This is still the top answer here for replacement keyboard, so I figured I'd offer my recent experience in repairing my keyboard after spilling soda on it.
There are three options to fix a key that is stuck due to a spill. I list them in order of ease.
Keep in mind that all of this is likely to void any warranty. Some of it may damage your computer more than it already is.
- Remove the top of the key and clean under it.
Using a toothpick or other small prying device like a guitar pick, a plastic spudge, you can pry from the sides and pop the key cap off. There is a metal clip holding the key top down to a surface with a rubber membrane that actuates the key switch. If done carefully, you can remove enough of this to clean the mechanical workings of the single key. This may not be practical if you have many problem keys.
- Replace the keyboard.
The keyboard is not simple to get to. Officially, as mentioned in other answers, you must replace the whole assembly which includes the keyboard, backlight, trackpad, and batteries.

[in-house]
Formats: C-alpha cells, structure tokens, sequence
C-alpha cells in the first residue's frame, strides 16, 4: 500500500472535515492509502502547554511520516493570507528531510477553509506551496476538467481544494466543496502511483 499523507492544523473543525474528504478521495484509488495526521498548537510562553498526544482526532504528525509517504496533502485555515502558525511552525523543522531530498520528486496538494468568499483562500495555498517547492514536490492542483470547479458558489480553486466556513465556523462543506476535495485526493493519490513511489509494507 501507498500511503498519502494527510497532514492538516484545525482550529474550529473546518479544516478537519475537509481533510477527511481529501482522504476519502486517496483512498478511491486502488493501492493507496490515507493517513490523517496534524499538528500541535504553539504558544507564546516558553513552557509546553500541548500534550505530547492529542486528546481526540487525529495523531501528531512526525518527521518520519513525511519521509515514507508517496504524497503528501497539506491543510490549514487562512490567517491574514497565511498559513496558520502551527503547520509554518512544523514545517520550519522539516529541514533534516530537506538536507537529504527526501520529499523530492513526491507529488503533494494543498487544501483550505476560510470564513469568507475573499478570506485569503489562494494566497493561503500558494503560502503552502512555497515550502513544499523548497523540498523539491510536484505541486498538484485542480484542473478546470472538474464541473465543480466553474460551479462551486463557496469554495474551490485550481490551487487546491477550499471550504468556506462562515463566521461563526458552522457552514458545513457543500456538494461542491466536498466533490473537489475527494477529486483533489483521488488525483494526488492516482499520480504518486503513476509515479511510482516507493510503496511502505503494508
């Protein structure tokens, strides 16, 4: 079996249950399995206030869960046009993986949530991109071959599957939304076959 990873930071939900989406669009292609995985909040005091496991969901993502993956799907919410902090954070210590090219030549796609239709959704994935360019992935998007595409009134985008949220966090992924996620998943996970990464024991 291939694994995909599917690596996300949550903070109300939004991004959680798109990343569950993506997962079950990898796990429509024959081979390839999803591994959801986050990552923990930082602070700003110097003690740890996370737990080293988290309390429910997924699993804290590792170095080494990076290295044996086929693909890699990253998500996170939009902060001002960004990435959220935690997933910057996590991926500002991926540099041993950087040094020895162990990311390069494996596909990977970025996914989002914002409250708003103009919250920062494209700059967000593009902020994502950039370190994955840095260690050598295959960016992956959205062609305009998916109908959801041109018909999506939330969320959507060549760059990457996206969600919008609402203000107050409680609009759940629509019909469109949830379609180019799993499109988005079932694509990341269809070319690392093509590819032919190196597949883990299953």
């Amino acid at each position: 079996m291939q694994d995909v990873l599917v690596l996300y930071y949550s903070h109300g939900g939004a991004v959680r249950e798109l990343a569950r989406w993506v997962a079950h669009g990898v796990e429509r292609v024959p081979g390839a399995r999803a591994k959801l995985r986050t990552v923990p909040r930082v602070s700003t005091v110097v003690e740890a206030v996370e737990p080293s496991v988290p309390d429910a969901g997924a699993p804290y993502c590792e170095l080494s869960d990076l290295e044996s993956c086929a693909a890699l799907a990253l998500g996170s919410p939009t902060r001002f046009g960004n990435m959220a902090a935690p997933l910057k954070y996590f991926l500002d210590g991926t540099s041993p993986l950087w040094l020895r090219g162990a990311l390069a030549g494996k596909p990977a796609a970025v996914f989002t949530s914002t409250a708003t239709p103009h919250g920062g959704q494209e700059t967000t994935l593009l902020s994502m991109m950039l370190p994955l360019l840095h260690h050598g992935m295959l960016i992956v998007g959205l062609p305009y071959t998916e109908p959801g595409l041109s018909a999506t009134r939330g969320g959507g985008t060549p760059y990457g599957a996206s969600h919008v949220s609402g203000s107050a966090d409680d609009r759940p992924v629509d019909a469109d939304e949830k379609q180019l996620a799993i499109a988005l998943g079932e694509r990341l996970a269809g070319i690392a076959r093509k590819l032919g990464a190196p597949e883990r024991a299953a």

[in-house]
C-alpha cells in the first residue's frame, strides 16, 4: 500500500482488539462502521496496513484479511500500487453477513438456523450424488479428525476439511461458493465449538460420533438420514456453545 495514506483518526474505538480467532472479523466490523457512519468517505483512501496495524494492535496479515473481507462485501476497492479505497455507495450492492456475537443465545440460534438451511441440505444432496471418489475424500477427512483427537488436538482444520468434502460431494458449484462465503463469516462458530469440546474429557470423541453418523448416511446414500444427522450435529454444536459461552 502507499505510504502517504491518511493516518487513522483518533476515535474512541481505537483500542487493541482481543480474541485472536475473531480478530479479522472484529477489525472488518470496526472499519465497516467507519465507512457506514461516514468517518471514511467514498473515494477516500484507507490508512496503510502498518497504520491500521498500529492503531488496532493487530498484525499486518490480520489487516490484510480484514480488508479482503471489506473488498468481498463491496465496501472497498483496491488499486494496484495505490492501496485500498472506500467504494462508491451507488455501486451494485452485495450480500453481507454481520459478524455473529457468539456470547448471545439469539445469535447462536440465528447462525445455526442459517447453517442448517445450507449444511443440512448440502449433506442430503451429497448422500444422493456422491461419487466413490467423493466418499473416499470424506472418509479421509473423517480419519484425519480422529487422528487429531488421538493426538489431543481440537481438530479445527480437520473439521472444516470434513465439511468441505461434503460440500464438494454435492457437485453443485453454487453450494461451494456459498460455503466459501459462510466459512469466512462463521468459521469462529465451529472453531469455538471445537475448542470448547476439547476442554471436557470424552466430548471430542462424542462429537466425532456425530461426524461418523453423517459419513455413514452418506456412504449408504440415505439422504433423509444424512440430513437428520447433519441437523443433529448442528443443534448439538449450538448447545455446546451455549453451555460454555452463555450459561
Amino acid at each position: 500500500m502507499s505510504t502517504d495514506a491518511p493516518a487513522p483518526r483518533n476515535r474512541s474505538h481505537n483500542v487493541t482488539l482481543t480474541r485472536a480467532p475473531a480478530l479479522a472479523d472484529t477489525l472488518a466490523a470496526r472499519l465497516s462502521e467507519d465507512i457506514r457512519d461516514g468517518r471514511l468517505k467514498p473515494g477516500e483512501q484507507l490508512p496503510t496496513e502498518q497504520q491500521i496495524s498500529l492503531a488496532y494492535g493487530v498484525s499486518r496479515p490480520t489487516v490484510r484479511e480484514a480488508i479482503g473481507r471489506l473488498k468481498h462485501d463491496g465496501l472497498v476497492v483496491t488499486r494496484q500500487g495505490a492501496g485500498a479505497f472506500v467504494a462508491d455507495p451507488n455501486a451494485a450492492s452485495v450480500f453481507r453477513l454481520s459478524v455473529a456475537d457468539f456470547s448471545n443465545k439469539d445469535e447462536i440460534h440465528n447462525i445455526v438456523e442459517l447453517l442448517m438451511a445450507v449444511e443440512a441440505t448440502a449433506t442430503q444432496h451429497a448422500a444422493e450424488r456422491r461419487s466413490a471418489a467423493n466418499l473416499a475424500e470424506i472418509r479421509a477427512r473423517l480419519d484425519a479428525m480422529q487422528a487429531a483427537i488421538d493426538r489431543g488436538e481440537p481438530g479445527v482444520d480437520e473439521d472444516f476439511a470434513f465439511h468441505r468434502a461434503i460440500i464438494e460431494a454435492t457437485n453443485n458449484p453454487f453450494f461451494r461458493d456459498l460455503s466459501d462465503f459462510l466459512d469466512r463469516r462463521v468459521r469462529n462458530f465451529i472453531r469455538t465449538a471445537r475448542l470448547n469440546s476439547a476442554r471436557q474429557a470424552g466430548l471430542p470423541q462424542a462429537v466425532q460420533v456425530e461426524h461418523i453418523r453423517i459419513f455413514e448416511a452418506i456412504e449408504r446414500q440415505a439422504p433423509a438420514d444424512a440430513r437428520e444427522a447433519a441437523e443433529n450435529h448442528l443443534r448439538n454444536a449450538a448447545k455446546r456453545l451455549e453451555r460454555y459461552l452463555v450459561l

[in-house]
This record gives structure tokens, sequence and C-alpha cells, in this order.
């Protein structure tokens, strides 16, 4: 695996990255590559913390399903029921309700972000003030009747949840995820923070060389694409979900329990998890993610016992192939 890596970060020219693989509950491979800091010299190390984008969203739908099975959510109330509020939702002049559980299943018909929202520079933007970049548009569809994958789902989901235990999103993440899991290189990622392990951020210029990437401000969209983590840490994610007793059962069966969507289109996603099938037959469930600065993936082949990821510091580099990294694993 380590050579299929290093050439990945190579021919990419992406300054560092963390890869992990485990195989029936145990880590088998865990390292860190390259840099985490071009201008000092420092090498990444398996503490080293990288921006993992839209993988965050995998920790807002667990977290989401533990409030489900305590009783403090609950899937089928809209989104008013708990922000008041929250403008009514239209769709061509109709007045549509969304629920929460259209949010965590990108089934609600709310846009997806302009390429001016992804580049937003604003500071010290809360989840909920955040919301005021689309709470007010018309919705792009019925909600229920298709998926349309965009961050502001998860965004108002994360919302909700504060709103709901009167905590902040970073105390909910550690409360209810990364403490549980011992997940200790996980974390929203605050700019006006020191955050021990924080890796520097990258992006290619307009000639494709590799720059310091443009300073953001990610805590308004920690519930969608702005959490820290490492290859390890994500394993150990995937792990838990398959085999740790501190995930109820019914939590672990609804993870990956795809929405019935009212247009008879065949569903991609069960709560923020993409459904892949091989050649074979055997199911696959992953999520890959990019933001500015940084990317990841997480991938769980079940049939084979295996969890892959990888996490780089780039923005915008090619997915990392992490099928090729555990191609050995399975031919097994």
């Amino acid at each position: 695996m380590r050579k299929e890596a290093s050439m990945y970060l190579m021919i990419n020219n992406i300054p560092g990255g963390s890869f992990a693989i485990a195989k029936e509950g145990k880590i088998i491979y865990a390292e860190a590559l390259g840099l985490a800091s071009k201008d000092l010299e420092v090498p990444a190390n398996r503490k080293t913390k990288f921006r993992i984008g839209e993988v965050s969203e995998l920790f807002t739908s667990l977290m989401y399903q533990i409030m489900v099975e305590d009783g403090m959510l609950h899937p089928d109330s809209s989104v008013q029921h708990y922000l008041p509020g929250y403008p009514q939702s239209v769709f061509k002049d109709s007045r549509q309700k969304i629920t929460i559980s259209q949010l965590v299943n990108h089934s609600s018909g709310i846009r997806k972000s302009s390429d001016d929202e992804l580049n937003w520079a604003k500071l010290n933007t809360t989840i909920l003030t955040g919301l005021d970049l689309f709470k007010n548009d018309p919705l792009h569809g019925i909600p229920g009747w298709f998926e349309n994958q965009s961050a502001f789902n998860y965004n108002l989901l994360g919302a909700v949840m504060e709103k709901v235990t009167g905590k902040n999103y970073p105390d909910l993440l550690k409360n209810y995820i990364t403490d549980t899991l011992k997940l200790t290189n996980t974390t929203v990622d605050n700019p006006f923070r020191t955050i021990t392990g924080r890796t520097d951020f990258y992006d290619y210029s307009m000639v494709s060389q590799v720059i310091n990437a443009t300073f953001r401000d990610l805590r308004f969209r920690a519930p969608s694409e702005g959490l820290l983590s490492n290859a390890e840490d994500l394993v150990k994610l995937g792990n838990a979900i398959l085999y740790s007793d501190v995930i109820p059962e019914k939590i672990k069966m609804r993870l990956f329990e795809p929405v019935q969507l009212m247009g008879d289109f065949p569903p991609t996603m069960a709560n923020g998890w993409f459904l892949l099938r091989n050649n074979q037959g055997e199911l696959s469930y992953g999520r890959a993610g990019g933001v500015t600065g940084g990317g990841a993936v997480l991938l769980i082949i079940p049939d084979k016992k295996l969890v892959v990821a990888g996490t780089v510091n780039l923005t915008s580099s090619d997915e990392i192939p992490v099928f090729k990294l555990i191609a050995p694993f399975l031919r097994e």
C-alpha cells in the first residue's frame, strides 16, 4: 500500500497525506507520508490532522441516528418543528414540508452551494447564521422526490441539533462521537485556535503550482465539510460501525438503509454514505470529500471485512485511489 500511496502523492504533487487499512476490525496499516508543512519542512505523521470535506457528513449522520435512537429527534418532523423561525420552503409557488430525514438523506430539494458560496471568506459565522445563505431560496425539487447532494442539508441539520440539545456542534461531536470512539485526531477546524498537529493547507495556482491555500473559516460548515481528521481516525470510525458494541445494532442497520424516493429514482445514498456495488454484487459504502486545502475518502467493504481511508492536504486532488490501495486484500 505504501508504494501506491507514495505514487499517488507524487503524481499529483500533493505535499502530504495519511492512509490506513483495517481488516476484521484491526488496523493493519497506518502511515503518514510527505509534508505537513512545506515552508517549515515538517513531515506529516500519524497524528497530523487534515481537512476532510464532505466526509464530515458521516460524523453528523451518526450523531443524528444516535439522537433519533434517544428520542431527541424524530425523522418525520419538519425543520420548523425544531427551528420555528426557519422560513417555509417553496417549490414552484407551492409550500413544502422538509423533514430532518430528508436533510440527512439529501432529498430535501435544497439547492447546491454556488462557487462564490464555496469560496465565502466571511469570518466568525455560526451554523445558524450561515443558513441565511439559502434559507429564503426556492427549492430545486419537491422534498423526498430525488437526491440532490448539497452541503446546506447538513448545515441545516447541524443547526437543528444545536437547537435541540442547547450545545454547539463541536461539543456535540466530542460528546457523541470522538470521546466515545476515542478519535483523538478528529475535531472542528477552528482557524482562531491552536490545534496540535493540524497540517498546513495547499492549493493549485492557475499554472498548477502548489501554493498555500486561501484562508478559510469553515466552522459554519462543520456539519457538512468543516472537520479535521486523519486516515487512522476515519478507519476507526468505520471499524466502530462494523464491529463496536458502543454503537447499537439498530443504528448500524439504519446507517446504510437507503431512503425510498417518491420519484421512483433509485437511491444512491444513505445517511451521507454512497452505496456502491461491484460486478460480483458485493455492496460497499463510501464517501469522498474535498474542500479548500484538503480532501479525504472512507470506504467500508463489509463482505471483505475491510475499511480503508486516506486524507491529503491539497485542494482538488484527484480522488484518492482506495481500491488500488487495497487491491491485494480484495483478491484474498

If you are willing to spend nearly a full day doing the work yourself, or happen to be a computer repair person and can do it faster, this is a reasonable option.
You will need the right screwdrivers and an anti-static work surface. Pentalobe, hex, and a tiny philips are all needed. See other guides for sizing, but most computer repair kits these days come with the needed sizes. You will also benefit from a fine pointed plastic pick, and a strong plastic spudger for flipping open cable connectors and moving tiny wires into place.
Follow the teardown guides you can find on the net.